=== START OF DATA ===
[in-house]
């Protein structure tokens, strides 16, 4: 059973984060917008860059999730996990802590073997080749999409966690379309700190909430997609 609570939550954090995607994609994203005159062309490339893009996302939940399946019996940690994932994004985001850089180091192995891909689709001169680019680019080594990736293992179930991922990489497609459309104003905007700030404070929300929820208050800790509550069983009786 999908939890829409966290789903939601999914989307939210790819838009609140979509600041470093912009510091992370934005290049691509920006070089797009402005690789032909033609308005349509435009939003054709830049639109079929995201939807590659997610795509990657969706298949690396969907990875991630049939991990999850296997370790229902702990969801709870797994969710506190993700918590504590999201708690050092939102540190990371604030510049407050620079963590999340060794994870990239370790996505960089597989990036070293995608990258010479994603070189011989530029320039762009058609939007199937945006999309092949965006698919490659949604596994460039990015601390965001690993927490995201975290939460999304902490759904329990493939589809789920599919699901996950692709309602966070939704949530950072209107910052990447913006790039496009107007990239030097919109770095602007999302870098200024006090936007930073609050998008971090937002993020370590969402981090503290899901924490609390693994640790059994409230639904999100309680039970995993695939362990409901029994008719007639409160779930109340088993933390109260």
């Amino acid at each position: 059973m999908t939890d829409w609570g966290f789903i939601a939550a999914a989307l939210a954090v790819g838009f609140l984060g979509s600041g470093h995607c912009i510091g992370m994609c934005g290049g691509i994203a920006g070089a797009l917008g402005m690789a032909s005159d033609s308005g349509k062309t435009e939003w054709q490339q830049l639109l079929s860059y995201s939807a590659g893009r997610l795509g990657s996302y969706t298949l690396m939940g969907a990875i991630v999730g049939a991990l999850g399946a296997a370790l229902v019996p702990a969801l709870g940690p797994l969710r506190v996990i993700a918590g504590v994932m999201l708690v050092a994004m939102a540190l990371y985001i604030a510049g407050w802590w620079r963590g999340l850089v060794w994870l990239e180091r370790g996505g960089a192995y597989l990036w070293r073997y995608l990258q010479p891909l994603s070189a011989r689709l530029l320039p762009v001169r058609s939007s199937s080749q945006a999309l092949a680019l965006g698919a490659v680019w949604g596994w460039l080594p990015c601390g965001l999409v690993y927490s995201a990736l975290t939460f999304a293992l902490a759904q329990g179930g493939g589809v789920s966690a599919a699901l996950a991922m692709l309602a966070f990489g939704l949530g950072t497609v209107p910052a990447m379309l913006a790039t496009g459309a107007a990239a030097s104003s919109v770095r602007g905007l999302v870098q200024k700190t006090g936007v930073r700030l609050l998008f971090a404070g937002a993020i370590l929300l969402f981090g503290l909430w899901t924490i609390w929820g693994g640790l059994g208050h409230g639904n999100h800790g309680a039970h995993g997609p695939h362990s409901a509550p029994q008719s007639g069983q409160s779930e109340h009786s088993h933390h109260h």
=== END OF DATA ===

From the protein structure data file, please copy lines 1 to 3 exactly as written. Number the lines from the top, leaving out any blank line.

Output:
[in-house]
């Protein structure tokens, strides 16, 4: 059973984060917008860059999730996990802590073997080749999409966690379309700190909430997609 609570939550954090995607994609994203005159062309490339893009996302939940399946019996940690994932994004985001850089180091192995891909689709001169680019680019080594990736293992179930991922990489497609459309104003905007700030404070929300929820208050800790509550069983009786 999908939890829409966290789903939601999914989307939210790819838009609140979509600041470093912009510091992370934005290049691509920006070089797009402005690789032909033609308005349509435009939003054709830049639109079929995201939807590659997610795509990657969706298949690396969907990875991630049939991990999850296997370790229902702990969801709870797994969710506190993700918590504590999201708690050092939102540190990371604030510049407050620079963590999340060794994870990239370790996505960089597989990036070293995608990258010479994603070189011989530029320039762009058609939007199937945006999309092949965006698919490659949604596994460039990015601390965001690993927490995201975290939460999304902490759904329990493939589809789920599919699901996950692709309602966070939704949530950072209107910052990447913006790039496009107007990239030097919109770095602007999302870098200024006090936007930073609050998008971090937002993020370590969402981090503290899901924490609390693994640790059994409230639904999100309680039970995993695939362990409901029994008719007639409160779930109340088993933390109260």
């Amino acid at each position: 059973m999908t939890d829409w609570g966290f789903i939601a939550a999914a989307l939210a954090v790819g838009f609140l984060g979509s600041g470093h995607c912009i510091g992370m994609c934005g290049g691509i994203a920006g070089a797009l917008g402005m690789a032909s005159d033609s308005g349509k062309t435009e939003w054709q490339q830049l639109l079929s860059y995201s939807a590659g893009r997610l795509g990657s996302y969706t298949l690396m939940g969907a990875i991630v999730g049939a991990l999850g399946a296997a370790l229902v019996p702990a969801l709870g940690p797994l969710r506190v996990i993700a918590g504590v994932m999201l708690v050092a994004m939102a540190l990371y985001i604030a510049g407050w802590w620079r963590g999340l850089v060794w994870l990239e180091r370790g996505g960089a192995y597989l990036w070293r073997y995608l990258q010479p891909l994603s070189a011989r689709l530029l320039p762009v001169r058609s939007s199937s080749q945006a999309l092949a680019l965006g698919a490659v680019w949604g596994w460039l080594p990015c601390g965001l999409v690993y927490s995201a990736l975290t939460f999304a293992l902490a759904q329990g179930g493939g589809v789920s966690a599919a699901l996950a991922m692709l309602a966070f990489g939704l949530g950072t497609v209107p910052a990447m379309l913006a790039t496009g459309a107007a990239a030097s104003s919109v770095r602007g905007l999302v870098q200024k700190t006090g936007v930073r700030l609050l998008f971090a404070g937002a993020i370590l929300l969402f981090g503290l909430w899901t924490i609390w929820g693994g640790l059994g208050h409230g639904n999100h800790g309680a039970h995993g997609p695939h362990s409901a509550p029994q008719s007639g069983q409160s779930e109340h009786s088993h933390h109260h």